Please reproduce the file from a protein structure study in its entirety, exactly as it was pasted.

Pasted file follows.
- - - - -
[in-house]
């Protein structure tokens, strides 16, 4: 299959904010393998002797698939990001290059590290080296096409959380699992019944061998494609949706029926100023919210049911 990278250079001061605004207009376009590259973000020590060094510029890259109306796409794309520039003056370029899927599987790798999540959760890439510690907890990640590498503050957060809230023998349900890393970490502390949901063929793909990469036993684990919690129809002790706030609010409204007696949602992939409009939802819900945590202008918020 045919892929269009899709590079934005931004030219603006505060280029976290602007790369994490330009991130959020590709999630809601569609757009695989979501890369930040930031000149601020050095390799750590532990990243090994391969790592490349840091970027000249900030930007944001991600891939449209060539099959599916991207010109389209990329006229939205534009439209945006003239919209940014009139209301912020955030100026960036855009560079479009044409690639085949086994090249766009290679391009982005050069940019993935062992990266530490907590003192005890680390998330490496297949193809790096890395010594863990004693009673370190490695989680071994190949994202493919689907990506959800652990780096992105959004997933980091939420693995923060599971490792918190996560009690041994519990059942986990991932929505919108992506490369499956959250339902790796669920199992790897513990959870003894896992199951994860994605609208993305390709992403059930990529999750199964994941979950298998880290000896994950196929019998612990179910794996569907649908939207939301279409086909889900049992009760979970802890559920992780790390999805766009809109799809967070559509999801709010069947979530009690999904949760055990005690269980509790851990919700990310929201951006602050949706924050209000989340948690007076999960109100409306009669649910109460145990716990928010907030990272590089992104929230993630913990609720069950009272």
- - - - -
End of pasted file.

[in-house]
């Protein structure tokens, strides 16, 4: 299959904010393998002797698939990001290059590290080296096409959380699992019944061998494609949706029926100023919210049911 990278250079001061605004207009376009590259973000020590060094510029890259109306796409794309520039003056370029899927599987790798999540959760890439510690907890990640590498503050957060809230023998349900890393970490502390949901063929793909990469036993684990919690129809002790706030609010409204007696949602992939409009939802819900945590202008918020 045919892929269009899709590079934005931004030219603006505060280029976290602007790369994490330009991130959020590709999630809601569609757009695989979501890369930040930031000149601020050095390799750590532990990243090994391969790592490349840091970027000249900030930007944001991600891939449209060539099959599916991207010109389209990329006229939205534009439209945006003239919209940014009139209301912020955030100026960036855009560079479009044409690639085949086994090249766009290679391009982005050069940019993935062992990266530490907590003192005890680390998330490496297949193809790096890395010594863990004693009673370190490695989680071994190949994202493919689907990506959800652990780096992105959004997933980091939420693995923060599971490792918190996560009690041994519990059942986990991932929505919108992506490369499956959250339902790796669920199992790897513990959870003894896992199951994860994605609208993305390709992403059930990529999750199964994941979950298998880290000896994950196929019998612990179910794996569907649908939207939301279409086909889900049992009760979970802890559920992780790390999805766009809109799809967070559509999801709010069947979530009690999904949760055990005690269980509790851990919700990310929201951006602050949706924050209000989340948690007076999960109100409306009669649910109460145990716990928010907030990272590089992104929230993630913990609720069950009272």